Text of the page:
Tag Archives: Patterns

The Importance of Patterns in Messaging

Organization who dealt with scalability challenges successfully such as Google, eBay, Amazon and Yahoo, went through architecture changes and eventually reached a similar pattern: Asynchronous event-driven design.

Claim Check – Handling large file sizes

Messaging is most applicable to fast, frequent use cases of data transfer and notifications. Transport of large files is not, however the Claim Check Enterprise Integration Pattern (EIP) is very well suited for this.

How can we reduce the data volume of message sent across the system without sacrificing information content?

  • Store message data in a persistent store that has HA and is highly scalable
    • A NOSQL store is more appropriate than a relational database
      • Document Store: If you choose to store the file itself
        • CouchDB – REST protocol, JSON API
      • Key Value: If you choose to store the location URI of the file
        • Riak – REST protocol, JSON API
  • Pass a Claim Check (unique key) to subsequent components
  • These components use the Claim Check to retrieve the stored information

The Claim Check key allows you to replace message content with a claim check for later message retrieval. This pattern is very useful when message content is very large and would be too expensive to send around. They key here is that not all components require all information – some just need the key, while others need the actual data in the file.

It can also be useful in situations where you cannot trust the information with an outside party; in this case, you can use the Claim Check to hide the sensitive portions of data.


Patterns of Scalability and Pathways in Systems

Note: this is just a draft – I was trying to fall asleep, started to think, and this is what I thought about.

In college I wrote a 300-page senior thesis entitled, “Energy Pathways In Biological Systems”. It was within the context of genetics to microbiology up through complex pathways of micro-climates to ecosystems and even pathways of migratory animals (Arctic Wolves that cover at least 1,000 mile territories to Terns and Whales that have annual migration patterns covering half the earth). For each there is movement of elements in space and time. I had a blast researching and writing it but my fascination revolved around that shared concept over seemingly vast discrepancies of scale that were actually sharing massive similarities, being only sizable to other scales, can only be in a relative framework of complexity.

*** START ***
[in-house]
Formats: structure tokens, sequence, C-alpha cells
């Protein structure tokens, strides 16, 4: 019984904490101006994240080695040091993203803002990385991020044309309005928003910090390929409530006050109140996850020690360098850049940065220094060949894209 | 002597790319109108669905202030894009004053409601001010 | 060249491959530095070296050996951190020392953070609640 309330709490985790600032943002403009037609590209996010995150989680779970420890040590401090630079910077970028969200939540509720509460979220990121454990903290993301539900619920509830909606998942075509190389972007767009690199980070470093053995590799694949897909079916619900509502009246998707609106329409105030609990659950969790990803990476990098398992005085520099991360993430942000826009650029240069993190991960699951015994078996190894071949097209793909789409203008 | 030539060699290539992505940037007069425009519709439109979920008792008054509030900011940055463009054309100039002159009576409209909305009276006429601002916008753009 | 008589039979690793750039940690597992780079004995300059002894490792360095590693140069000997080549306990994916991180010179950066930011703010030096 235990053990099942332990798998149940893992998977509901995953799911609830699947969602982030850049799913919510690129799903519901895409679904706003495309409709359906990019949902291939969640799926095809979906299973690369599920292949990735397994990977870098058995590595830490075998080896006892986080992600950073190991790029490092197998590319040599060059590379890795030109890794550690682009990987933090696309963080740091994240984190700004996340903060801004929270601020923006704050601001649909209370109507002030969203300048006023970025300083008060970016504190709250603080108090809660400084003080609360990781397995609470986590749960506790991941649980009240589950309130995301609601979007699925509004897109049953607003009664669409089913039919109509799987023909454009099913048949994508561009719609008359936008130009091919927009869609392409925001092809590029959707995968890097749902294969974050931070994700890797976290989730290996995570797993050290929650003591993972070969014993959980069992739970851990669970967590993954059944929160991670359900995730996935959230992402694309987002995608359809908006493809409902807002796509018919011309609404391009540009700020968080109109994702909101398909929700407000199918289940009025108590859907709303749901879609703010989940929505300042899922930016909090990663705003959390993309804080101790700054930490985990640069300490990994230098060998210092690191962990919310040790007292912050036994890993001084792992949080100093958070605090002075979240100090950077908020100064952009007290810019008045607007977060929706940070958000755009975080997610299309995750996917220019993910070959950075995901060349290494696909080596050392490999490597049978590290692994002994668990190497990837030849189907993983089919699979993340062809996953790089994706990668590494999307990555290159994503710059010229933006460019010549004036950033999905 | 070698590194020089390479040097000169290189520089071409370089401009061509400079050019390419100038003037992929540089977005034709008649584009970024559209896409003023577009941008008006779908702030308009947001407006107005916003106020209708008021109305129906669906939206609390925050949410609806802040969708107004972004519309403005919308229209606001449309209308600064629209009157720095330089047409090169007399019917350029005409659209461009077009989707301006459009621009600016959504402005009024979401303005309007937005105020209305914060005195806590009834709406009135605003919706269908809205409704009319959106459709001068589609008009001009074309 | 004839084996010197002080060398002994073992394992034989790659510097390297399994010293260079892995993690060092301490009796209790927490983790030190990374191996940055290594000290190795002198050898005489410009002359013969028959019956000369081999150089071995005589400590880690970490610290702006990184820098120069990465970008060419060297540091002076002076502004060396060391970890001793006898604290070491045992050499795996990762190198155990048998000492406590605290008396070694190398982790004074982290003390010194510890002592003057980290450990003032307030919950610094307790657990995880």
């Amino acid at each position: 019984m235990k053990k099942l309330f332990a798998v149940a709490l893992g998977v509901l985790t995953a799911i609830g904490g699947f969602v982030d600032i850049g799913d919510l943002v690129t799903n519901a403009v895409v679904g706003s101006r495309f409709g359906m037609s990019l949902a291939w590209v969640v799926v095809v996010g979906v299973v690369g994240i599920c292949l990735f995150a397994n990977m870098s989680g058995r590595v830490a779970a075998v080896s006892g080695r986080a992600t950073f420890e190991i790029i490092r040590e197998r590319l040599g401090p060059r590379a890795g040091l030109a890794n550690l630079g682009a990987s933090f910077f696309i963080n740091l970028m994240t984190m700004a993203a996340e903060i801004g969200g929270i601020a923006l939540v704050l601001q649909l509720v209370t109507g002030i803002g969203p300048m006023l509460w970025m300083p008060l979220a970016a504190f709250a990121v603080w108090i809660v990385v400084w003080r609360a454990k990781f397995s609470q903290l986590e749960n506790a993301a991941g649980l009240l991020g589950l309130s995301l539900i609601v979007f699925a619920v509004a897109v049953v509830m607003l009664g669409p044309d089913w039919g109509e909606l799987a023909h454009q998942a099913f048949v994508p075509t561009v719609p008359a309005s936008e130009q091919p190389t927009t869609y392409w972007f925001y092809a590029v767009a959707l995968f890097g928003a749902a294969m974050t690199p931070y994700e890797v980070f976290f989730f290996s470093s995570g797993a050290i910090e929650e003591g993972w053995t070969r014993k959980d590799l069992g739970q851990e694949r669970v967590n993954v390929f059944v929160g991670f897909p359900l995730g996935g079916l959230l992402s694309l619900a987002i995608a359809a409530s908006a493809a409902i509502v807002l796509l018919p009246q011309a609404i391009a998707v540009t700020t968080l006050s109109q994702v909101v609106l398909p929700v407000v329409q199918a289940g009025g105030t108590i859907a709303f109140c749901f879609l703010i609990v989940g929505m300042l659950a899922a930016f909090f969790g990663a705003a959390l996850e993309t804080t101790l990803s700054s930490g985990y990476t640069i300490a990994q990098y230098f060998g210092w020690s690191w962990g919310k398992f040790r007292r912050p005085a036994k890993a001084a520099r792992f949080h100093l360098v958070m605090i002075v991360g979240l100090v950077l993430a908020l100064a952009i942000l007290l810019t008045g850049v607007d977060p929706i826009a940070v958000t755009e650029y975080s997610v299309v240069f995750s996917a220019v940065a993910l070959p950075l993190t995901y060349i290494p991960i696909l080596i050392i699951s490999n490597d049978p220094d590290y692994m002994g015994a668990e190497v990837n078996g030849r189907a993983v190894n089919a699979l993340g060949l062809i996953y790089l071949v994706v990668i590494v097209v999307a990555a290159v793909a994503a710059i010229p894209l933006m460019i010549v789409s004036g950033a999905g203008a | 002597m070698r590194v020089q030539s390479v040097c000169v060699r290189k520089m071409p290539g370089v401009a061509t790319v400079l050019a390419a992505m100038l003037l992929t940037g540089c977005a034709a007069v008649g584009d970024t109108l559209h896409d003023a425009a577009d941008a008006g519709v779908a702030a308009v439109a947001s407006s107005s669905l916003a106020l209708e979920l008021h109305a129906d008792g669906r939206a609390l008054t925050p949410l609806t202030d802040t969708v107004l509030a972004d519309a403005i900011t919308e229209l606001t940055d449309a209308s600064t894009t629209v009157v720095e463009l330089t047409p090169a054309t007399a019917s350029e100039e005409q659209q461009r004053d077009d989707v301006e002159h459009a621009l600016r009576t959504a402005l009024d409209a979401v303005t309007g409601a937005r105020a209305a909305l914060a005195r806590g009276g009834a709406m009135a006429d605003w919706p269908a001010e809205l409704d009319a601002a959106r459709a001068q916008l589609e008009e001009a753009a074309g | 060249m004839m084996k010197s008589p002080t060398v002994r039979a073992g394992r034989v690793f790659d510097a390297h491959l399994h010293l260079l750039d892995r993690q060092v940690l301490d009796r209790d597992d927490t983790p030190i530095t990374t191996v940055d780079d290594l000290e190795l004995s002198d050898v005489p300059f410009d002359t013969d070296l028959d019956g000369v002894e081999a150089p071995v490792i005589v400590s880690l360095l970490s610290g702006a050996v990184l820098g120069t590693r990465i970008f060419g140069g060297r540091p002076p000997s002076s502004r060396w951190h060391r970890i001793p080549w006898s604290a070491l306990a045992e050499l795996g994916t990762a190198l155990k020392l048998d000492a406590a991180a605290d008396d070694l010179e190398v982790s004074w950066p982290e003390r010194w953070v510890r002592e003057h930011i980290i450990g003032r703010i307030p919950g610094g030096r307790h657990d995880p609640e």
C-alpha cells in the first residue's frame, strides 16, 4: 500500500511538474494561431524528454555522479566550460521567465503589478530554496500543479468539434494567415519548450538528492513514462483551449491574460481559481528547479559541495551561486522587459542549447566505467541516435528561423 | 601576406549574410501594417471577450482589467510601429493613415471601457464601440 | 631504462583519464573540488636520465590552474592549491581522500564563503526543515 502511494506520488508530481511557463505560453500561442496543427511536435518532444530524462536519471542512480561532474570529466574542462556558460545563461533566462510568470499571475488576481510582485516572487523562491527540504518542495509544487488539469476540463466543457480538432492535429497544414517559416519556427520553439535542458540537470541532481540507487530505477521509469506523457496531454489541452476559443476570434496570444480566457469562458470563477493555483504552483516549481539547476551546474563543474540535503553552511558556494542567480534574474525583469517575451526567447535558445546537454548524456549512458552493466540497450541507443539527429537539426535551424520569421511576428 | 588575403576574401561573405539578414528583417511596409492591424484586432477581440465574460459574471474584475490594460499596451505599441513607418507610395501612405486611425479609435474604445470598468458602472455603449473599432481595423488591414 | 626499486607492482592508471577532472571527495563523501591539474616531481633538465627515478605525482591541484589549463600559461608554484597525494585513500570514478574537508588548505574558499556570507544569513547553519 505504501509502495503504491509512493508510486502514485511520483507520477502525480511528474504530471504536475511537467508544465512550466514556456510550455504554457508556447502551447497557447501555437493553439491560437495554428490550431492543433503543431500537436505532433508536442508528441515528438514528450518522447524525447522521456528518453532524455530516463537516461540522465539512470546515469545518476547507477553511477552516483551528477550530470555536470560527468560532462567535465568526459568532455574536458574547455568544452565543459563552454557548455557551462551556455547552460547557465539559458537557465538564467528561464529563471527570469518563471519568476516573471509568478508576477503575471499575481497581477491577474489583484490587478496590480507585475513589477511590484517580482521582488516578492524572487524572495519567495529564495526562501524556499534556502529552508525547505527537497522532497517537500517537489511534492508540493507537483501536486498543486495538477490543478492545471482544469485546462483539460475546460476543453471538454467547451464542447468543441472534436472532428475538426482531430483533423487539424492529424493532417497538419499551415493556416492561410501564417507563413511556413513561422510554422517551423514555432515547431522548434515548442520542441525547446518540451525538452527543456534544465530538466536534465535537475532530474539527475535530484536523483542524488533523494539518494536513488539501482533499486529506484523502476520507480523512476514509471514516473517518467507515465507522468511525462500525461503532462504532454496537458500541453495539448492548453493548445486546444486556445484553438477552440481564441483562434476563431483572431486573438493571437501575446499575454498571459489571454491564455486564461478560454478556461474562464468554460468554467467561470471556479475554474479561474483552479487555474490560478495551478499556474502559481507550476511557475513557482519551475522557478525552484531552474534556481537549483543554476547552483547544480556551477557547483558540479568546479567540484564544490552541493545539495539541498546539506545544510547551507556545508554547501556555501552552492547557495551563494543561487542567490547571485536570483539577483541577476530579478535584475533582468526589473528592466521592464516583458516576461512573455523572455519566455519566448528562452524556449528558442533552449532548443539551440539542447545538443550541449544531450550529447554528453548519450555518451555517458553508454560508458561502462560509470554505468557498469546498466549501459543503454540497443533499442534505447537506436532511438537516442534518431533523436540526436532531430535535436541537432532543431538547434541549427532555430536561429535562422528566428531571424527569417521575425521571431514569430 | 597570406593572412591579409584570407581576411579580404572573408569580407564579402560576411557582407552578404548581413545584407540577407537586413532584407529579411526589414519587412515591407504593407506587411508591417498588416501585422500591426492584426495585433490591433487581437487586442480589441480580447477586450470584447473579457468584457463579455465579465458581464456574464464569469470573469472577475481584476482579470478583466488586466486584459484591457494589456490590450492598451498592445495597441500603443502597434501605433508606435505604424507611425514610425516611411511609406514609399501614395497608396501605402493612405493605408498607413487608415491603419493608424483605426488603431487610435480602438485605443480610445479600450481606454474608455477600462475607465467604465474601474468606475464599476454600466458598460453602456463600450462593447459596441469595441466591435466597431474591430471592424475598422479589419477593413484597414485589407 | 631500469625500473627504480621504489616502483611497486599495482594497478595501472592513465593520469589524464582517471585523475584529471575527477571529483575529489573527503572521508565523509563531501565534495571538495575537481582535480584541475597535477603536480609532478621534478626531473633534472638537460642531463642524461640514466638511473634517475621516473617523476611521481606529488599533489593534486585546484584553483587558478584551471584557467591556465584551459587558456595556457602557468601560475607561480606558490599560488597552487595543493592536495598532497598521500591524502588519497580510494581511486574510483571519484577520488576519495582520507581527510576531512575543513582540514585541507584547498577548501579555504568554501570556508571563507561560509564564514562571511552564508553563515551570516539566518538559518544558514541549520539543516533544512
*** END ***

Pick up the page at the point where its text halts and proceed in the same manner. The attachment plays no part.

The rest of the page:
Think of systems as an atom. There are layers or levels and activity going on all the time. Now think of this atomic model with pathways repetitively used for resources to move, kind of like corridors. Resources behave differently from other resources, thus the corridors are different, the speed of motion is different and the size is different. Also production and consumption of those resources is different. Entropy works differently based on environment, among other factors.

The pathways of genetic information through a cell move in a seemingly small scale to Nitrogen pathways in a rain forest but the complexity in a cell looking down to the smaller elements in that system is great. Also in a rain forest, Nitrogen molecules and everything they interact with as they move through that system, looking up to larger components, are equally great and yet looking down to the components that amass that system we see the same thing.

Think about that – scale, if only quantifiable by the scale of other systems, is relative. So what could lend to differentiation? Complexity could be an important part of the equation. So what about this – System A is larger and has more components than System B. System B is less complex than System A. If both systems are replicated many times and distributed which may fare better? Hard to say with such a limited theoretical idea but what about Okham’s Razor – the simplest way is the best, essentially. In mechanics, the less moving parts, the less points of failure. A human is a complicated system, a virus is a very simple system and yet a virus can so easily attack the more complicated system. Cells replicate very quickly, and each new cell gets its own copy of the genetic instructions the original parent cell had. I’m rambling but just trying to give some simple examples to think about.

So how do we properly think about scale in systems? What can we learn from successful patterns of scalability that are all around us?